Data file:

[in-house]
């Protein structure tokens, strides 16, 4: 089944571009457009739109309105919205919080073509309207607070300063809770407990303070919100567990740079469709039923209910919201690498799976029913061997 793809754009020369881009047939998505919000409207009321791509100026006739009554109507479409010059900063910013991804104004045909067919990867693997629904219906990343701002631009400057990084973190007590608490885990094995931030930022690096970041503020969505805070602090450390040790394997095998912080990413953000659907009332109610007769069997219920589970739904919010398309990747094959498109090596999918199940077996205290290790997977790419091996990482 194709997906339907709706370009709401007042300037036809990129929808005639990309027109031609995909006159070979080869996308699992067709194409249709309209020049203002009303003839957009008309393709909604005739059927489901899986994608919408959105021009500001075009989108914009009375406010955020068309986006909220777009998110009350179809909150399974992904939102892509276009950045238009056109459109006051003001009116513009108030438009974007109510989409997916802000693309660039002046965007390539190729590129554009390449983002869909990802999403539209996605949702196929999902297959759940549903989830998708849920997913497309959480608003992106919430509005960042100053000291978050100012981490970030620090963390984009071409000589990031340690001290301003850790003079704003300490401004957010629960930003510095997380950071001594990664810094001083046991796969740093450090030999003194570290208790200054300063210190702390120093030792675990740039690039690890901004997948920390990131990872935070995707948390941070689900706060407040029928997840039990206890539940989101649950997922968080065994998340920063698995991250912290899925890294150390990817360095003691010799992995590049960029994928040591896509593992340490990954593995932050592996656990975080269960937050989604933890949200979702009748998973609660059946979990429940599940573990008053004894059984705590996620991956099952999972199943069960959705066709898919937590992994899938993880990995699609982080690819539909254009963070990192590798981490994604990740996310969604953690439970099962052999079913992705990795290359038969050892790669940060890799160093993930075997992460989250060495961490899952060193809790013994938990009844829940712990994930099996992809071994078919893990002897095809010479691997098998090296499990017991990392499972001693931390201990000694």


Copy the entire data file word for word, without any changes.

[in-house]
């Protein structure tokens, strides 16, 4: 089944571009457009739109309105919205919080073509309207607070300063809770407990303070919100567990740079469709039923209910919201690498799976029913061997 793809754009020369881009047939998505919000409207009321791509100026006739009554109507479409010059900063910013991804104004045909067919990867693997629904219906990343701002631009400057990084973190007590608490885990094995931030930022690096970041503020969505805070602090450390040790394997095998912080990413953000659907009332109610007769069997219920589970739904919010398309990747094959498109090596999918199940077996205290290790997977790419091996990482 194709997906339907709706370009709401007042300037036809990129929808005639990309027109031609995909006159070979080869996308699992067709194409249709309209020049203002009303003839957009008309393709909604005739059927489901899986994608919408959105021009500001075009989108914009009375406010955020068309986006909220777009998110009350179809909150399974992904939102892509276009950045238009056109459109006051003001009116513009108030438009974007109510989409997916802000693309660039002046965007390539190729590129554009390449983002869909990802999403539209996605949702196929999902297959759940549903989830998708849920997913497309959480608003992106919430509005960042100053000291978050100012981490970030620090963390984009071409000589990031340690001290301003850790003079704003300490401004957010629960930003510095997380950071001594990664810094001083046991796969740093450090030999003194570290208790200054300063210190702390120093030792675990740039690039690890901004997948920390990131990872935070995707948390941070689900706060407040029928997840039990206890539940989101649950997922968080065994998340920063698995991250912290899925890294150390990817360095003691010799992995590049960029994928040591896509593992340490990954593995932050592996656990975080269960937050989604933890949200979702009748998973609660059946979990429940599940573990008053004894059984705590996620991956099952999972199943069960959705066709898919937590992994899938993880990995699609982080690819539909254009963070990192590798981490994604990740996310969604953690439970099962052999079913992705990795290359038969050892790669940060890799160093993930075997992460989250060495961490899952060193809790013994938990009844829940712990994930099996992809071994078919893990002897095809010479691997098998090296499990017991990392499972001693931390201990000694």